What is Federalism?

Federalism is a way to structure a government so that power is divided between the national government and sub-ordinate (state) governments. Two power-centered models of federalism are nation-centered and state-centered.  Nation-centered federalism has been called permissive federalism, whereas, “there is a sharing of power and authority between the national and state governments, but the state’s share rests upon the permission and permissiveness of the national government” (Walker, 22). State-centered federalism does not subscribe to the notion that the national authority supersedes state’s power; rather, that duel federalism exists, or, that there are “separate, equal spheres or power…” (22).

The powers designated to national or state governments may be observed through the functions, or operations, of those governments.  Independent-competitive vs. independent collaborative models may be viewed via the administration and execution of public policies. Since the Framers of the Constitution articulated the intent of dual federalism, often national policy (pre-1933) was likened to a layer cake.  Here, an independent observer could see that taxation, for example, was operationally separate in the state and national spheres.

In the 1950s, people began to see American federalism as more of a marble cake, called cooperative federalism, because of “extensive intergovernmental collaboration in the form of Federal grants, services-in-aid…” (23). However, in the 1960s and 1970s, national policy became “geared toward achieving individual or group modification behavior” and thus, collaborative federalism was likened to “Controversial, confrontational, conflicting, even litigious” federalism (23, italics in original).  Thus, when viewed through public policy, state-centered federalism faded during recent decades to national-centered federalism.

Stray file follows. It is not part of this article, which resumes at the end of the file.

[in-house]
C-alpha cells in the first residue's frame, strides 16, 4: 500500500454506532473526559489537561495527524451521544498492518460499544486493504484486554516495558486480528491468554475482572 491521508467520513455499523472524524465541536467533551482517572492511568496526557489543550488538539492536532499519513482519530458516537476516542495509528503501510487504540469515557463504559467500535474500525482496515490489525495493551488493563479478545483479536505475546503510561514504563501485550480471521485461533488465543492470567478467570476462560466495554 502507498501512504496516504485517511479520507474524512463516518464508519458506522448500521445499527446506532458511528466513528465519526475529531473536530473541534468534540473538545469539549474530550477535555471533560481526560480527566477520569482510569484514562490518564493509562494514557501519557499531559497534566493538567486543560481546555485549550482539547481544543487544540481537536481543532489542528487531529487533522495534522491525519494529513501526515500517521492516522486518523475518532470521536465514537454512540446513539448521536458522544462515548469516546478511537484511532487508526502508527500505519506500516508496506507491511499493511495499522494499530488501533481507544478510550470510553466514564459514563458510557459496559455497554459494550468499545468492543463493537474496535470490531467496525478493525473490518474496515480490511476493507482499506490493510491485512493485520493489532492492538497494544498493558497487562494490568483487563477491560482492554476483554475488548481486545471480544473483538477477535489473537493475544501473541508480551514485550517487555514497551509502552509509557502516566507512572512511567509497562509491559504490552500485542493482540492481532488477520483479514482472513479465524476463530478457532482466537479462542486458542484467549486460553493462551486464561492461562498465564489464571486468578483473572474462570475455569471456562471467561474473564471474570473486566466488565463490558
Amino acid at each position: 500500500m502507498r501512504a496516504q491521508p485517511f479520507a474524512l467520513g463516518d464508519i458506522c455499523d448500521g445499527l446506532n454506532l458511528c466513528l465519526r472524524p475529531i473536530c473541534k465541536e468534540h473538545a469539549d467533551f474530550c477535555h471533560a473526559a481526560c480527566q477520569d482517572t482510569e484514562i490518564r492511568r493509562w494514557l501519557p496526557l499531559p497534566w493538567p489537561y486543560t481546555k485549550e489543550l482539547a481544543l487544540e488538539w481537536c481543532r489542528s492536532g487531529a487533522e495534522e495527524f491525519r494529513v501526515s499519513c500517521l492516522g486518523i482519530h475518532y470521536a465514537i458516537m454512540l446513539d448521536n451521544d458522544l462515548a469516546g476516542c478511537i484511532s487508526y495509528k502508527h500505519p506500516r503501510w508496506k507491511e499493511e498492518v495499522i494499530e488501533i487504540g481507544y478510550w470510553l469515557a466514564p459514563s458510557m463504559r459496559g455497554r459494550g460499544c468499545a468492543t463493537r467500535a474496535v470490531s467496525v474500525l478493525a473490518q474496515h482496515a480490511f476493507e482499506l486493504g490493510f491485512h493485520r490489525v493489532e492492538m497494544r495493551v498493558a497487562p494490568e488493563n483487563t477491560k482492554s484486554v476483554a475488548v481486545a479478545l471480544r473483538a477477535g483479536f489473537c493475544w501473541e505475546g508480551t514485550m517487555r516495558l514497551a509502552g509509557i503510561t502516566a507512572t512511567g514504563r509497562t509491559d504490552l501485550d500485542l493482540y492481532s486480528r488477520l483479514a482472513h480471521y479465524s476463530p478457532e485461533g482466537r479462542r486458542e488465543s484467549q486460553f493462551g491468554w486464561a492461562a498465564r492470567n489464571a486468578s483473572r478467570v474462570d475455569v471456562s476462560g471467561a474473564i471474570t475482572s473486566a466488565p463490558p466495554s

Independent-collaborative dualism became independent-competitive federalism.

The Rebirth Of Federalism: Slouching Toward Washington, 2nd Edition by David B Walker  (Jul 26, 1999).

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6 thoughts on “What is Federalism?

  1. Another way, perhaps to discuss federalism, is that the federal government may only have power that is granted to it by the Constitution. All other power not precisely granted to the federal government belongs to the states.

  2. And I wonder how many people have actually read the Constitution, and secondly, whether they think the Constitution applies today?

  3. to your 1st point, since the Great Depression, the Federal Government–with the help of the Constitution’s Supremacy Clause and 14th Amendment–has become more involved in the people’s general welfare. “precisely granted” should read “necessary and proper”, which has radically expanded since the Great Depression. Perhaps most importantly, states don’t need to accept lots of federal stipulations, like the Obamacare expansion–so long as they chose not to take federal funding… this is why it’s “cooperation.” The states choose to take X-millions / billions of $$ from the federal government–and the states change their “state policy.”

  4. to your 2nd question–I think the Supreme Court makes the constitution apply to federal / state laws on a daily basis; either as constitutional or unconstitutional…so it’s “institutionalized” in our culture, regardless of how informed or uninformed the average Joe or JoAnn may be.

  5. Pingback: Poltical Scientists: “I’m American” | Political Pipeline

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